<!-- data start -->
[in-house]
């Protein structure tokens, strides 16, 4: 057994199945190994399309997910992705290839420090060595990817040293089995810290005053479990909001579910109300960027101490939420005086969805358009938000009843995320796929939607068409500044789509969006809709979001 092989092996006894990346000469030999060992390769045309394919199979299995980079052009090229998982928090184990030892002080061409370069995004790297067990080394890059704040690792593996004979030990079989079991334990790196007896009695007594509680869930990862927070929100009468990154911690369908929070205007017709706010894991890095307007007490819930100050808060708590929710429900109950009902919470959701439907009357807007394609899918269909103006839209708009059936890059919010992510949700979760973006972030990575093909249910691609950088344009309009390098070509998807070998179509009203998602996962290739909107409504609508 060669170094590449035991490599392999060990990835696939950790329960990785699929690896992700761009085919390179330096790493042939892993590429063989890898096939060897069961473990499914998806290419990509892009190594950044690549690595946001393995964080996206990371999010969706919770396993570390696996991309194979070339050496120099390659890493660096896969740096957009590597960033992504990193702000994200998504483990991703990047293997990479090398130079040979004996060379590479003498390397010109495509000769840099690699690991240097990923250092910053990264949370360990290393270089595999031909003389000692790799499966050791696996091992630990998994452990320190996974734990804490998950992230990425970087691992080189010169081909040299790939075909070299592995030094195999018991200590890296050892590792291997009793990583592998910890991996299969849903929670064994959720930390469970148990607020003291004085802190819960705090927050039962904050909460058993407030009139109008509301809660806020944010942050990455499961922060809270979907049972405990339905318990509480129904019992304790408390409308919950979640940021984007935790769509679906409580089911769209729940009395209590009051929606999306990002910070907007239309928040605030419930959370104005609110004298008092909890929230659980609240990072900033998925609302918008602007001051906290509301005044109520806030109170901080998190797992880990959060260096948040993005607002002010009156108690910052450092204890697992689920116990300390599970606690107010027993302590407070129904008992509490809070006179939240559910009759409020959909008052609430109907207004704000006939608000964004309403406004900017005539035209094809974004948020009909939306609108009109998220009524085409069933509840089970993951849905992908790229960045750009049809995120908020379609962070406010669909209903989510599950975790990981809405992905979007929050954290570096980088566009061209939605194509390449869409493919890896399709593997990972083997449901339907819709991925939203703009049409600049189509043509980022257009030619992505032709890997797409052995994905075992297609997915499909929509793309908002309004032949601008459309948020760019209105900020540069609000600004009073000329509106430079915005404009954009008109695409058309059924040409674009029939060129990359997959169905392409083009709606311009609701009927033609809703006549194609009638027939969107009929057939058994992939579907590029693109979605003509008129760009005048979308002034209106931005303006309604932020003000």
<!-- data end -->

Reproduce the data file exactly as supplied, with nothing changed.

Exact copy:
[in-house]
């Protein structure tokens, strides 16, 4: 057994199945190994399309997910992705290839420090060595990817040293089995810290005053479990909001579910109300960027101490939420005086969805358009938000009843995320796929939607068409500044789509969006809709979001 092989092996006894990346000469030999060992390769045309394919199979299995980079052009090229998982928090184990030892002080061409370069995004790297067990080394890059704040690792593996004979030990079989079991334990790196007896009695007594509680869930990862927070929100009468990154911690369908929070205007017709706010894991890095307007007490819930100050808060708590929710429900109950009902919470959701439907009357807007394609899918269909103006839209708009059936890059919010992510949700979760973006972030990575093909249910691609950088344009309009390098070509998807070998179509009203998602996962290739909107409504609508 060669170094590449035991490599392999060990990835696939950790329960990785699929690896992700761009085919390179330096790493042939892993590429063989890898096939060897069961473990499914998806290419990509892009190594950044690549690595946001393995964080996206990371999010969706919770396993570390696996991309194979070339050496120099390659890493660096896969740096957009590597960033992504990193702000994200998504483990991703990047293997990479090398130079040979004996060379590479003498390397010109495509000769840099690699690991240097990923250092910053990264949370360990290393270089595999031909003389000692790799499966050791696996091992630990998994452990320190996974734990804490998950992230990425970087691992080189010169081909040299790939075909070299592995030094195999018991200590890296050892590792291997009793990583592998910890991996299969849903929670064994959720930390469970148990607020003291004085802190819960705090927050039962904050909460058993407030009139109008509301809660806020944010942050990455499961922060809270979907049972405990339905318990509480129904019992304790408390409308919950979640940021984007935790769509679906409580089911769209729940009395209590009051929606999306990002910070907007239309928040605030419930959370104005609110004298008092909890929230659980609240990072900033998925609302918008602007001051906290509301005044109520806030109170901080998190797992880990959060260096948040993005607002002010009156108690910052450092204890697992689920116990300390599970606690107010027993302590407070129904008992509490809070006179939240559910009759409020959909008052609430109907207004704000006939608000964004309403406004900017005539035209094809974004948020009909939306609108009109998220009524085409069933509840089970993951849905992908790229960045750009049809995120908020379609962070406010669909209903989510599950975790990981809405992905979007929050954290570096980088566009061209939605194509390449869409493919890896399709593997990972083997449901339907819709991925939203703009049409600049189509043509980022257009030619992505032709890997797409052995994905075992297609997915499909929509793309908002309004032949601008459309948020760019209105900020540069609000600004009073000329509106430079915005404009954009008109695409058309059924040409674009029939060129990359997959169905392409083009709606311009609701009927033609809703006549194609009638027939969107009929057939058994992939579907590029693109979605003509008129760009005048979308002034209106931005303006309604932020003000």